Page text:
Finally, the most common way people build their credit score is by using credit cards. Using a credit card can be an extremely slippery slope; therefore, having a plan for how you will strategically use your credit card is essential. The best thing you can do when using a credit card is use it sparingly and pay on time. If you do make a late payment, you can ask the credit card company for a “good will deletion”, in other words you can ask them to remove the late fee from your record. Credit scorers look at how much credit is available to you versus how much you are not using. Therefore, having two to four credit cards, but only using one can be a great way to build credit. Similarly, you can ask for a small increase in your credit limit every 12 months even though you will not use it. Remember, as of March 2012, 39% of Americans are in credit card debt, and 100% are not happy about it—do not be one of them. A rule of thumb for staying out of credit card debt is to only use 30% of the credit available to you.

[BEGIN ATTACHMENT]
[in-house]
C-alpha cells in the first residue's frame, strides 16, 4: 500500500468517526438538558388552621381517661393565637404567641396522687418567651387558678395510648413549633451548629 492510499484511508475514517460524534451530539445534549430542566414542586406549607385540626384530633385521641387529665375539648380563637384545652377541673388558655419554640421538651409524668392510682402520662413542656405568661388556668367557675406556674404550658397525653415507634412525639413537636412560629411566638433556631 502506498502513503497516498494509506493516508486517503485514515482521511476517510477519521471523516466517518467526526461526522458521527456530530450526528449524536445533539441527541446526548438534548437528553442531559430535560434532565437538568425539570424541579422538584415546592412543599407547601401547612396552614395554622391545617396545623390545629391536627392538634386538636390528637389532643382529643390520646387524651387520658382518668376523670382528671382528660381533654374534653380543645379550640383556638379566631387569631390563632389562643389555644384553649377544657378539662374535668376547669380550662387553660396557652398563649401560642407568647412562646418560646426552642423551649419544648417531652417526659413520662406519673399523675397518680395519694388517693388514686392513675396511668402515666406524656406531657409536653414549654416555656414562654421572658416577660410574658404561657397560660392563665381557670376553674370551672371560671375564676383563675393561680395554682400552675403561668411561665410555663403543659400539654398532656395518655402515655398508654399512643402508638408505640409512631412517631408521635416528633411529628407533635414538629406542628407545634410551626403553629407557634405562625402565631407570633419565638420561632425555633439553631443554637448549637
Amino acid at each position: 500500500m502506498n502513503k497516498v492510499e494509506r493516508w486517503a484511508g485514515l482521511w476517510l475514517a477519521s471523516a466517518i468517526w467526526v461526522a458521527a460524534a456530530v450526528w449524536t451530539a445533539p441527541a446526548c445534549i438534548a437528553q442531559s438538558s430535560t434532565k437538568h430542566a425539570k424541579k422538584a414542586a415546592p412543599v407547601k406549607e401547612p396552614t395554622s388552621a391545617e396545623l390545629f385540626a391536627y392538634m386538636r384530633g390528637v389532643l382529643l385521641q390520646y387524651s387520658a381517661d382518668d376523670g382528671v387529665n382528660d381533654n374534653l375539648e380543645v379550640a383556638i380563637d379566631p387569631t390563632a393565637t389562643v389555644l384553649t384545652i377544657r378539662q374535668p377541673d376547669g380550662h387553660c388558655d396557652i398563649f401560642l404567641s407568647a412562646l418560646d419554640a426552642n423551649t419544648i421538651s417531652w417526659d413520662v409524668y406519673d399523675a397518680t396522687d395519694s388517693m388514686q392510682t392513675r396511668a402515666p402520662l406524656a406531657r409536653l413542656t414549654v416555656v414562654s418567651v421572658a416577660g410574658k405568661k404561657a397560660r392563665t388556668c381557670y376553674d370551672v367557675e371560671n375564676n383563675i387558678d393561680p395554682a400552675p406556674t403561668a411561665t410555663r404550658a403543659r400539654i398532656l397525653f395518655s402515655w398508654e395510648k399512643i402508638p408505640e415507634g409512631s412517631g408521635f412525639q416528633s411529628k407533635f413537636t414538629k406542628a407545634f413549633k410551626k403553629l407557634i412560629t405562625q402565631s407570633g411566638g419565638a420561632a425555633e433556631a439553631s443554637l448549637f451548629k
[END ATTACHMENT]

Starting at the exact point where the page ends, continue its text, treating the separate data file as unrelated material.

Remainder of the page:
3. Open a Roth IRA
Do you want to retire? Even if you are not a white picket fence, two-car garage American Dreamer, chances are you do not see yourself continuing to work full-time into your seventies. Interestingly, in 2011 of those born between 1980 and 2003 found that 60% of the cohort did not think about retirement at all and that more than half had not begun saving.
As long as you meet the criteria, a Roth IRA is the preferred retirement savings account, because the Roth IRA offers tax deferral on any earnings in the account. Withdrawals from the account may be tax free, as long as they are considered qualified. Limitations and restrictions may apply.
Withdrawals prior to age 591/2 may result in a 10% IRS penalty tax. Future tax laws can change at any time and may impact the benefits of Roth ORAs. Their tax treatment may change. As of 2013, persons aged 49 and below can contribute up to $5,500 a year to a Roth IRA account. Hitting this contribution limit each year will pay dividends down the line when you are ready to retire.
4. Cash Reserve